Immunotherapy Data is Encouraging in Kidney Cancer
Elizabeth Plimack, M.D., discusses an update on the CheckMate-025 trial, comparing Opdivo to Afinitor in patients with metastatic renal cell carcinoma.
BY Danielle Bucco
PUBLISHED January 25, 2017
Patients with metastatic renal cell carcinoma (RCC) saw a 26 month or longer benefit with Opdivo (nivolumab) versus Afinitor (everolimus) in the pivotal CheckMate-025 trial.
“At two years, we have 52 percent of patients on the Opdivo arm still alive. Again, the curves continue to remain separated and it looks like there is a bit of a plateau as well. There’s no new safety signal as patients get further out so that is also encouraging,” Elizabeth Plimack, M.D., lead author of the two-year efficacy update, said in an interview with CURE at the 2016 Kidney Cancer Symposium.
Based on the primary analysis of CheckMate-025, the FDA approved Opdivo in November 2015 as a treatment for patients with metastatic RCC following prior antiangiogenic therapy. In the initial trial findings, Opdivo improved median overall survival (OS) by 5.4 months versus Afinitor.
CheckMate-025 randomized 821 pretreated patients with advanced or metastatic clear-cell RCC in a 1 to 1 ratio to Opdivo or Afinitor. Of the randomized patients, 803 received treatment. Opdivo was administered intravenously at 3 mg/kg every two weeks (406 patients) and Afinitor was given orally at 10 mg daily (397 patients).
The long-term data showed that at a minimum follow-up of 26 months, the median OS was 26 months with Opdivo versus 19.7 months with Afinitor. The one-year OS rates were 76 percent with Opdivo versus 67 percent with Afinitor. The two-year OS rates were 52 percent versus 42 percent, respectively. The overall response rate was 26 percent with Opdivo compared with 5 percent with Afinitor.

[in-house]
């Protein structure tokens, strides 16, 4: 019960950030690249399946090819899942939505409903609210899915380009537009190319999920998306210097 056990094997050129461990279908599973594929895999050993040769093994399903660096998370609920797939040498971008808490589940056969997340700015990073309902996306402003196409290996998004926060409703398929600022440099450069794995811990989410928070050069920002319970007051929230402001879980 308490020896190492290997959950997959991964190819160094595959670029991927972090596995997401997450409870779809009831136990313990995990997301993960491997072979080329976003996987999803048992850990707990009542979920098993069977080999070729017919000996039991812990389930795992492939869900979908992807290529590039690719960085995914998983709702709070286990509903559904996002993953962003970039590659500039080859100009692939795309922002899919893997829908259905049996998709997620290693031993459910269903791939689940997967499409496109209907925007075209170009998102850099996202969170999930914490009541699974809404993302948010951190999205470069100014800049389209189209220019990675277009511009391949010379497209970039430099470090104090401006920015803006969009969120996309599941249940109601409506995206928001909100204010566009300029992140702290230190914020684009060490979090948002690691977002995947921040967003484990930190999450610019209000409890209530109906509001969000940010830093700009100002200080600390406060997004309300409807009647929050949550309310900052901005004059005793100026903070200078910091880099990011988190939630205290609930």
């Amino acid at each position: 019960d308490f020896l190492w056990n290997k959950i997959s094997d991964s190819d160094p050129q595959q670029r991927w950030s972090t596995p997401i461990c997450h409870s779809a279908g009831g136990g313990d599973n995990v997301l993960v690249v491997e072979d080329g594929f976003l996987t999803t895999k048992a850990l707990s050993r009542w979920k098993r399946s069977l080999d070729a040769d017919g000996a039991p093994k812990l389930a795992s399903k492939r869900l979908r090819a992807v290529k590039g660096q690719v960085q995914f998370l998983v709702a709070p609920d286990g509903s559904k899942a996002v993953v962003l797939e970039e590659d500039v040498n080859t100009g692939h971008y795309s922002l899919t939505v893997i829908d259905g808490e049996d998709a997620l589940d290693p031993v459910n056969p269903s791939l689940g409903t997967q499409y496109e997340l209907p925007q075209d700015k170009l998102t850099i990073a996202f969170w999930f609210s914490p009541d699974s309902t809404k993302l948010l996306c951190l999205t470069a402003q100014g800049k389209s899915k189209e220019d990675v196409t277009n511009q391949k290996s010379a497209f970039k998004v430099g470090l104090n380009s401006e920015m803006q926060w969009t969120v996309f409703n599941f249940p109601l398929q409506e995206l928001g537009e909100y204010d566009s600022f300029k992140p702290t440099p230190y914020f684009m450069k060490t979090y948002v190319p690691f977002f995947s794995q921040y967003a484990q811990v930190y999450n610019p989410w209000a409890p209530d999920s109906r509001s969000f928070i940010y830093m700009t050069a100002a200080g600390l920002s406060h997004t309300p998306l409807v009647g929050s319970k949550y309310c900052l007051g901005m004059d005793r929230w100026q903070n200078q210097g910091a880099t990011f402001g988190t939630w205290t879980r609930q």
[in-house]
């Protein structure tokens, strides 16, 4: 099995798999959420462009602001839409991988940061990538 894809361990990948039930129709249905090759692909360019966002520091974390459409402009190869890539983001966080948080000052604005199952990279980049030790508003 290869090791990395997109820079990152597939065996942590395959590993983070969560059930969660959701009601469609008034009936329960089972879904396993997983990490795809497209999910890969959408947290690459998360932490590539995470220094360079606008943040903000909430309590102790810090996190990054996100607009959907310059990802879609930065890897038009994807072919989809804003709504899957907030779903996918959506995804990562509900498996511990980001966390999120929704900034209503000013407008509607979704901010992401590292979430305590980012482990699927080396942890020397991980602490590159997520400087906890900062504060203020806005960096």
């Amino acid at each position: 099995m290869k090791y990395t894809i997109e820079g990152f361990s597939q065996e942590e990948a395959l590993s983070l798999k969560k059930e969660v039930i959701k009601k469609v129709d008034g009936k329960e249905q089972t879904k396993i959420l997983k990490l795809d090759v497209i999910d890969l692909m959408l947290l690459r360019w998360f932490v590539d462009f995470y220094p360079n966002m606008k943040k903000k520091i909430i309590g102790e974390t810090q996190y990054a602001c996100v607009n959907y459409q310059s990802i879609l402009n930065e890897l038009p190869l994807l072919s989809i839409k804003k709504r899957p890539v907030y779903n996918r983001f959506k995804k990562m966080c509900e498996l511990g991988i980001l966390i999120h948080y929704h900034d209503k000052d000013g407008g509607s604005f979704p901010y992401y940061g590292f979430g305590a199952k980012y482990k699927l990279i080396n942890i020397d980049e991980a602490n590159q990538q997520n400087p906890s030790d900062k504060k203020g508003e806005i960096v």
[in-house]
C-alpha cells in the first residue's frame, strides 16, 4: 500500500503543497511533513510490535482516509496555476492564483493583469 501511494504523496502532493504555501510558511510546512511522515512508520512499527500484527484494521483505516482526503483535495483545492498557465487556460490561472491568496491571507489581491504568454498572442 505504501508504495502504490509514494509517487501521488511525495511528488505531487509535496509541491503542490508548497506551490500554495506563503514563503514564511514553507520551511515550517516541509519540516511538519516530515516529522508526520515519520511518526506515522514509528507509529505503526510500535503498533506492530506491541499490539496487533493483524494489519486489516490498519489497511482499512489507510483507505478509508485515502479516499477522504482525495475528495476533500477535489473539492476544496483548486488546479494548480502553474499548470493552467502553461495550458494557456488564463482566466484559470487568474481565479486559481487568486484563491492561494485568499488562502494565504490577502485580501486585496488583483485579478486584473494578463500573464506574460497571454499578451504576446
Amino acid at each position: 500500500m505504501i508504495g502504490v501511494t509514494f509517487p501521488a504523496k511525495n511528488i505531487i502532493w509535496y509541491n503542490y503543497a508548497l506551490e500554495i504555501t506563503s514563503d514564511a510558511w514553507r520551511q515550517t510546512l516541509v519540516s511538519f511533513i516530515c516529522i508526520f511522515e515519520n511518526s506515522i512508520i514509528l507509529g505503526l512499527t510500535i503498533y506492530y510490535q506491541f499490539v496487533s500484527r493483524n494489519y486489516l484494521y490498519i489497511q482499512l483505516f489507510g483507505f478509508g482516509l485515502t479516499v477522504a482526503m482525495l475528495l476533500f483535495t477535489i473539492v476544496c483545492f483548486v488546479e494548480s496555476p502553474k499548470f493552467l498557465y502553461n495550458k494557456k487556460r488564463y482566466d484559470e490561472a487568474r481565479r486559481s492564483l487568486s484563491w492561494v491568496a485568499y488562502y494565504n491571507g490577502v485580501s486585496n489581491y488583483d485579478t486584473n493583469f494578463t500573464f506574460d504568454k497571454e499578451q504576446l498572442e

There were no new safety signals and treatment-related adverse events (AEs) remained lower with Opdivo. All-grade AEs occurred in 79 percent of patients receiving Opdivo and 88 percent of patients treated with Afinitor. Grade 3/4 AEs occurred in 20 percent and 37 percent of the two arms, respectively.
In her interview, Plimack, chief of the Division of Genitourinary Medical Oncology and Director of Genitourinary Clinical Research, associate professor, Department of Hematology/Oncology, Fox Chase Cancer Center, discussed the two-year data, as well as the remaining questions with Opdivo in this setting.
Please provide an overview of your CheckMate-025 trial update.
We have a poster here presenting data for Opdivo for the CheckMate-025 trial. That was the randomized trial comparing Opdivo to Afinitor. We have data now with the minimum follow-up of 26 months for all patients. What's interesting is we're seeing preserved overall survival benefits.
At two years, we have 52 percent of patients on the Opdivo arm still alive. Again, the curves continue to remain separated and it looks like there is a bit of a plateau as well. There’s no new safety signal as patients get further out so that is also encouraging. Of the patients who responded to Opdivo in the trial, almost a third of their responses — 29 percent — have been maintained now at over two years. For this second-line trial, the median overall survival was 26 months, which was coincidentally the same as the minimum follow-up. That’s the longest survival we've seen in this setting overall.
What are the key remaining questions with Opdivo in this setting?
We don't know exactly when to give it, how to give it in combination, or where it works best. I think the one thing we do know is that our goal is durable response and cancer control, whether or not achieving this requires chronic treatment is not yet known. It's not clear yet that we're seeing that, although time will tell, when we're 10 years out from the first Opdivo studies, then we'll really know how durable these responses are. But right now, for this randomized trial of Opdivo in the second-line setting, we are two years out, so we have the benefit of data for that length of time and it's encouraging to see that patients are still doing well and there does appear to be a tail emerging on the curve.
How do you decide if a patient should receive Opdivo over another therapy in this setting?
I think it's tricky. There are a lot of different options. There are more TKI options — there’s the TKI combination with Lenvima (lenvatinib)/Afinitor and the TKIs Cabometyx (cabozantinib) and Inlyta (axitinib) are still players — and then of course Opdivo.
The key in my practice is whether they had a nice response to their frontline TKI. If they did, I try to squeeze more out of that TKI pathway with another TKI approach. I think if they blew right through it, moving to Opdivo makes sense.